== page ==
Prohibits reprisals against whistleblower employees of tobacco manufacturers, distributors, and retailers.
Establishes the National Tobacco Document Depository, requiring that it be open to the public and maintained as a resource for individuals interested in the manufacturers' corporate records and research. Requires manufacturers, the Tobacco Institute, and the Council for Tobacco Research, U.S.A., to provide specified Depository contents. Directs the Judicial Conference of the United States to establish a Tobacco Documents Dispute Resolution Panel to resolve all claims of attorney-client, work product, or trade secrets privilege.
Establishes the Tobacco Oversight and Compliance Board to monitor tobacco industry compliance with this Act. Mandates manufacturer submission and Board disclosure of documents: (1) relating to tobacco health effects (including addiction), manipulation or control of nicotine, or the sale or marketing of tobacco products to children; or (2) produced or ordered to be produced by the manufacturer in State of Minnesota v. Philip Morris, Inc.
Title II: FDA Jurisdiction Over Tobacco Products - Declares that the Secretary of Health and Human Services, through the Food and Drug Administration, shall have the authority under the Federal Food, Drug, and Cosmetic Act (FDCA) to regulate the manufacture, labeling, sale, distribution, and advertising of tobacco products.
(Sec. 203) Amends the FDCA to include nicotine in tobacco products in the definitions of "drug" and "device." Deems tobacco misbranded if it violates the FDCA or its regulations. Requires that tobacco products be classified as Class II devices. Prohibits the Secretary from prohibiting tobacco products under specified provisions. Sets forth tobacco product performance standard requirements. Declares that a tobacco product is a restricted device.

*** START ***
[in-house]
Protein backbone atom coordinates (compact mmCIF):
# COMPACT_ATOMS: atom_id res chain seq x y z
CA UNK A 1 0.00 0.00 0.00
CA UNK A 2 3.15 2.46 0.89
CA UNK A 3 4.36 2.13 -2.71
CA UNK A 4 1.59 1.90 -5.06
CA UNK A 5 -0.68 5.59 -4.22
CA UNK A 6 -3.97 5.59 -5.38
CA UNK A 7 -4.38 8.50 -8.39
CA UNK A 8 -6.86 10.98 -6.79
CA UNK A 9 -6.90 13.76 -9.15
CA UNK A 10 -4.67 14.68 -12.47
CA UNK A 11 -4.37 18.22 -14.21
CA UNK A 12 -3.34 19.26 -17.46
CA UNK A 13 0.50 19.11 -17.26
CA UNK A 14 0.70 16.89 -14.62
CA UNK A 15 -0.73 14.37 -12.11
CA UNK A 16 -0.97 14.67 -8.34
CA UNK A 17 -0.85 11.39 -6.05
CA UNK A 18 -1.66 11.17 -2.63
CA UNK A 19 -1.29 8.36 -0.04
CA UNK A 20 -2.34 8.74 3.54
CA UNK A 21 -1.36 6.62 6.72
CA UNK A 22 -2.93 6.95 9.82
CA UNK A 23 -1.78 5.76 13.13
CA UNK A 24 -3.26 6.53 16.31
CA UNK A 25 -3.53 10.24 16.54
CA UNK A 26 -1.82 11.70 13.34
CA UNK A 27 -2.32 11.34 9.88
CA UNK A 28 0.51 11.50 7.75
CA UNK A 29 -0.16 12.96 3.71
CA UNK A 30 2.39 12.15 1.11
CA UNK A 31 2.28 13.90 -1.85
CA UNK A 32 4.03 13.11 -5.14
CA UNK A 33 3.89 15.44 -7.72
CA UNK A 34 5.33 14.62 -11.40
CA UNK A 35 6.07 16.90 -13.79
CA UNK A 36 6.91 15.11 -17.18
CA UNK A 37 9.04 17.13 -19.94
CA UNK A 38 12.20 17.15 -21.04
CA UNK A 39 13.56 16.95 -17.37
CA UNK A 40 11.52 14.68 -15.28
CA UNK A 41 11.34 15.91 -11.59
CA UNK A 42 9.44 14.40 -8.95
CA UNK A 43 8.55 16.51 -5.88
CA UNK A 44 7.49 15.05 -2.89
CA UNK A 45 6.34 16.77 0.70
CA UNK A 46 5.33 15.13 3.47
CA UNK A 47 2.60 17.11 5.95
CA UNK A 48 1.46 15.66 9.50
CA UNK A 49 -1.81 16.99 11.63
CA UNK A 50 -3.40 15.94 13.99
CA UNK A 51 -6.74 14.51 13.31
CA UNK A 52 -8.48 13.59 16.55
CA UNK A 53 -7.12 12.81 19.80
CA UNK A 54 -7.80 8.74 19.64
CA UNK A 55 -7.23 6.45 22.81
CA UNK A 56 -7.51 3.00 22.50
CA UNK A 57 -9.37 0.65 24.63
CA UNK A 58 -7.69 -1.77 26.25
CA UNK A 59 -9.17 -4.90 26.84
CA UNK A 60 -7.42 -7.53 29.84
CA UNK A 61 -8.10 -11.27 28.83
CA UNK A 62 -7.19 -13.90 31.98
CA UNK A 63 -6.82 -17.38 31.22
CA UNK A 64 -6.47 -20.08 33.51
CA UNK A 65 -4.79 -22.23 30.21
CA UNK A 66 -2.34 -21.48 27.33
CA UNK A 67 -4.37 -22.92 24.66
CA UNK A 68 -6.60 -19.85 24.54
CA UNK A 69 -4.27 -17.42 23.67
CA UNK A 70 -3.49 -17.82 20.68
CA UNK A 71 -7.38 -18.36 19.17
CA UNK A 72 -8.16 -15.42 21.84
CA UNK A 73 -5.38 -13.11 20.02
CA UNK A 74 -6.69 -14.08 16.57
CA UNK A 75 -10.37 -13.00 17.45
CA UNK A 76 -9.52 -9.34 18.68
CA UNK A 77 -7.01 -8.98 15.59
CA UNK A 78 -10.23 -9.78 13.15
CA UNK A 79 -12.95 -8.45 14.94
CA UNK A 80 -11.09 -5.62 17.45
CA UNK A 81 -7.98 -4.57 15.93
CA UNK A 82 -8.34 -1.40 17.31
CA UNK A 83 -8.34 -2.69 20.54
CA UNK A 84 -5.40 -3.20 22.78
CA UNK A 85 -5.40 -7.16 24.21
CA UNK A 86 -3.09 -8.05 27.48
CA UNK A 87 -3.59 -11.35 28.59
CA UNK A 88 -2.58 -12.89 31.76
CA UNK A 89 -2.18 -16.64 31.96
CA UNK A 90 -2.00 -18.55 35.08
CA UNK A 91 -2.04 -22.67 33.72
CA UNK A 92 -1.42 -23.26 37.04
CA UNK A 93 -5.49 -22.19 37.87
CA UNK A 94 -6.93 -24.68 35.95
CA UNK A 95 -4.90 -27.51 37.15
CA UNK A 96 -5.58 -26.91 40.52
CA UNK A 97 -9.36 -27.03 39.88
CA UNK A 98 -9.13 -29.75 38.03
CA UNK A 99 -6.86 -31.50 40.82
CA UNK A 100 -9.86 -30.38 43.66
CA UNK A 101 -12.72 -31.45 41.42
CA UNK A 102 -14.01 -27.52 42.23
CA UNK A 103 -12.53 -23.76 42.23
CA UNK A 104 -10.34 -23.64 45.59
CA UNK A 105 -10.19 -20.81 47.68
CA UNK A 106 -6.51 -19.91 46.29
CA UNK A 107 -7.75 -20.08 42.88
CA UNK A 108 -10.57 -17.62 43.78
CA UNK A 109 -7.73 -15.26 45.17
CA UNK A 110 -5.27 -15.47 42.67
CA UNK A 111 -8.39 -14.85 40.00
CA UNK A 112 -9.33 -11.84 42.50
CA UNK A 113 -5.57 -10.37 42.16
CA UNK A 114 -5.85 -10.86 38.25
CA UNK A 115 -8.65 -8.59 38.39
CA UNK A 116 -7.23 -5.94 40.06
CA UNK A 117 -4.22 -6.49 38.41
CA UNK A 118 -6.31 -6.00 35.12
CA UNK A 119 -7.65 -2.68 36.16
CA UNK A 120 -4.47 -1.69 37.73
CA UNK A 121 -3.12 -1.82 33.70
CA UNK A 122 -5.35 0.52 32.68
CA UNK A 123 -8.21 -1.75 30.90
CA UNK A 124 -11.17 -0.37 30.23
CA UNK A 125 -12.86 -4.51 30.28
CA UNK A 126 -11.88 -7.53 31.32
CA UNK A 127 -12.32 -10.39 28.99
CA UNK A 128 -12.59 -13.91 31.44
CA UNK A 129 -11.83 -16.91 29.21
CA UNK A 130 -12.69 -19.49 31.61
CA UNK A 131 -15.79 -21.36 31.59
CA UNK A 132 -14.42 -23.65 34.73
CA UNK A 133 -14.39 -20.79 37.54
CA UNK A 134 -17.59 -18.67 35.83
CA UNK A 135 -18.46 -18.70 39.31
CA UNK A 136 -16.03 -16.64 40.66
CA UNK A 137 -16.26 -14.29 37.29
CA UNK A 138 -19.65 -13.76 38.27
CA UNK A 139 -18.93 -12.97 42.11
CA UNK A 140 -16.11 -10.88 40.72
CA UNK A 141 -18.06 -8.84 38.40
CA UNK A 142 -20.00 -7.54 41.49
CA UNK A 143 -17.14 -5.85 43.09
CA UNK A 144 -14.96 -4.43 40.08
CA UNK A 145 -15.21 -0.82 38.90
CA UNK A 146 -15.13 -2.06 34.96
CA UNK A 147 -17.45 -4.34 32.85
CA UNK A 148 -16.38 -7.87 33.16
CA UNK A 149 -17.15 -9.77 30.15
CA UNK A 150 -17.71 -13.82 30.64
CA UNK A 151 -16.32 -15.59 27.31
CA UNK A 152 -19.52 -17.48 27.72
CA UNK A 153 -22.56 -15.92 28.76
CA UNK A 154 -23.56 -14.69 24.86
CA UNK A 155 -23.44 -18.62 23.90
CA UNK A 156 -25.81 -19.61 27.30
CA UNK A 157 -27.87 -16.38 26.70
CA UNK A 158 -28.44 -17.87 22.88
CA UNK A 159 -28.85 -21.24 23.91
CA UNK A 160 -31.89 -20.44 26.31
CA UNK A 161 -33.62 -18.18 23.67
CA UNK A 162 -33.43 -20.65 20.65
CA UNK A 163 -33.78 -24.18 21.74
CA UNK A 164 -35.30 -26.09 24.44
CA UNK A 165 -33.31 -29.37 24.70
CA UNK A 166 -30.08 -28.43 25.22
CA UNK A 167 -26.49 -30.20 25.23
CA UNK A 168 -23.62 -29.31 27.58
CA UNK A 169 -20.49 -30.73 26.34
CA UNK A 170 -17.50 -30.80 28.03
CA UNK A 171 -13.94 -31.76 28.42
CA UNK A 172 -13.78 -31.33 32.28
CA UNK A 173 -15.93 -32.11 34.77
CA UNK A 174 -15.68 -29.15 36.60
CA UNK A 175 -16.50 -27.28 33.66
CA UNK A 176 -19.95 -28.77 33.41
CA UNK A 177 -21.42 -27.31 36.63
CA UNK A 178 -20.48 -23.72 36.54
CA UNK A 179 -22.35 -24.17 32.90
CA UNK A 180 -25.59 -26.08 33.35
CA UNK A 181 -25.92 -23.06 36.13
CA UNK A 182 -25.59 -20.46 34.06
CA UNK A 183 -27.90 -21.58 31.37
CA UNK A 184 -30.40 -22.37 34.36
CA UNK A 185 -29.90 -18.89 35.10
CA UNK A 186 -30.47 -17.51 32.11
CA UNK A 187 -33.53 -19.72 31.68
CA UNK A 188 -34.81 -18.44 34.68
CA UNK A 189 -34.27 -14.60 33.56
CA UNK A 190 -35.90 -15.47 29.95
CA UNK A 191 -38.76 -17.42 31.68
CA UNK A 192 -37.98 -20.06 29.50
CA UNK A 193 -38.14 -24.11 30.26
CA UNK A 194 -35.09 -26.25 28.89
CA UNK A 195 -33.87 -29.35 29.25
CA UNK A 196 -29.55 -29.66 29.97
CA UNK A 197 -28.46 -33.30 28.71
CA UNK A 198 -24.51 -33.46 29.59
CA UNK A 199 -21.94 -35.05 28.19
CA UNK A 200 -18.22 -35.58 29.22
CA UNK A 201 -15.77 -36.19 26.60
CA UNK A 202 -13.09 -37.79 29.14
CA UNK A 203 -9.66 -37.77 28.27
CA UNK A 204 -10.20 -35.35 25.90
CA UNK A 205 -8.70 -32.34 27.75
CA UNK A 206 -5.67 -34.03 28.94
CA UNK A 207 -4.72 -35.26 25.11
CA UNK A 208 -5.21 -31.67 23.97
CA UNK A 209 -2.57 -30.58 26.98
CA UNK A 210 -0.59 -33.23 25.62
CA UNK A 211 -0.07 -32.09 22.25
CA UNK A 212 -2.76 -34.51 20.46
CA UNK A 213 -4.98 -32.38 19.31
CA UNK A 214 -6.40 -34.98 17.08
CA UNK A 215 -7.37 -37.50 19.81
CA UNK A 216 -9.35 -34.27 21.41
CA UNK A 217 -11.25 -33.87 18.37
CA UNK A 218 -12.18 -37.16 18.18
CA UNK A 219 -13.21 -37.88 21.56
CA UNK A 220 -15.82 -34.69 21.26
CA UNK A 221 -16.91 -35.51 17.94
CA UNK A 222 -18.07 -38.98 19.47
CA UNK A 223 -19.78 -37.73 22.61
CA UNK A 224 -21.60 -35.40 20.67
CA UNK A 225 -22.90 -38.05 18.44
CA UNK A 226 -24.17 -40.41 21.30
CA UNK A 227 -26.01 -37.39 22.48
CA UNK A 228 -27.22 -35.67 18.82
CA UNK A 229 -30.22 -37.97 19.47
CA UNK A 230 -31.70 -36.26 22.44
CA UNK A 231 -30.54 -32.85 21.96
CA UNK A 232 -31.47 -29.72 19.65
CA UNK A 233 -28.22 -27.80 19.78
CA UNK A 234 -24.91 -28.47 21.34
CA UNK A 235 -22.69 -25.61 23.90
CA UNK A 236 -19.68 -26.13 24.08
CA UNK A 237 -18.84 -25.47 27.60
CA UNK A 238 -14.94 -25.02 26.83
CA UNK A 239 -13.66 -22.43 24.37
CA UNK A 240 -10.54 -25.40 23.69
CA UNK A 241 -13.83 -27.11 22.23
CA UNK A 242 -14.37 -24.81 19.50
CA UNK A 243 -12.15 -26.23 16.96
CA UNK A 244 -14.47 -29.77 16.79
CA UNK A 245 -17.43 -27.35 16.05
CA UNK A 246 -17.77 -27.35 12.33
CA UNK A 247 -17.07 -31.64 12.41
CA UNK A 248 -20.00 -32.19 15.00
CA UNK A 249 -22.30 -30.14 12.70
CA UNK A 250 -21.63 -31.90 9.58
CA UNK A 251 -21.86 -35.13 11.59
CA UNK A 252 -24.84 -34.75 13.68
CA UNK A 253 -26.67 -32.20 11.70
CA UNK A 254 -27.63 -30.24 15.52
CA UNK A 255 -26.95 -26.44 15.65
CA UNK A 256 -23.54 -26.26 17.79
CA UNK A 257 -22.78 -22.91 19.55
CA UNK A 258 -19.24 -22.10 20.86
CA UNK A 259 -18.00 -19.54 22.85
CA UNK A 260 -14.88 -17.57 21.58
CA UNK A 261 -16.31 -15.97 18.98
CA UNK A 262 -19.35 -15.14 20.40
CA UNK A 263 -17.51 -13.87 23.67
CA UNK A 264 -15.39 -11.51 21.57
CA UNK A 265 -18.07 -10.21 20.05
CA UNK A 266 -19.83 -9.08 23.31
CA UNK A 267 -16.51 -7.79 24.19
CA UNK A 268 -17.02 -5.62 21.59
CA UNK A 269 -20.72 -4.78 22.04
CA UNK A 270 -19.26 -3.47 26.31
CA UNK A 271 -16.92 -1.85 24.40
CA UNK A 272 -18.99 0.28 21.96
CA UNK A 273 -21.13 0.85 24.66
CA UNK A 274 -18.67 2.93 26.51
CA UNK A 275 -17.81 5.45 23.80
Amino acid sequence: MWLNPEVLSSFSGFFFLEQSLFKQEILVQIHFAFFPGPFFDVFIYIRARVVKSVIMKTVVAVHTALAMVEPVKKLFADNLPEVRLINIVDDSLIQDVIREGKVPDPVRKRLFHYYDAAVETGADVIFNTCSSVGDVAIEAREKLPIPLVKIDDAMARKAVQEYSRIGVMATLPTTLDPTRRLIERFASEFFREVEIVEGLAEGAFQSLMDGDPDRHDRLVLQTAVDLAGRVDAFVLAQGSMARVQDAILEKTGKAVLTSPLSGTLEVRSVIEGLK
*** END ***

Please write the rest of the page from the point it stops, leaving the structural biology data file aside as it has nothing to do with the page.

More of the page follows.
(Sec. 204) Establishes the Scientific Advisory Committee to assist the Secretary regarding a performance standard. Allows a standard involving the reduction or elimination of nicotine, other constituents, or harmful components. Mandates regulations: (1) for the testing, reporting, and disclosure of smoke constituents; and (2) limiting cigarette tar.
Deems tobacco products misbranded if there are claims (not scientifically proven) of reduced health risk. Requires manufacturers to: (1) notify the Commissioner of Food and Drugs of any technology that would reduce risk; and (2) permit licensing of the technology to other manufacturers. Allows the Commissioner, on determining the technology feasible, to require manufacturers to either manufacture the less hazardous products or license the technology's use by other manufacturers. Requires the Commissioner, if no manufacturer agrees to manufacture less hazardous products, to provide for the manufacture of the products through the Public Health Service.
Allows good manufacturing practice regulations, but prohibits placing burdens on tobacco producers in excess of the burdens placed on other agricultural commodity producers.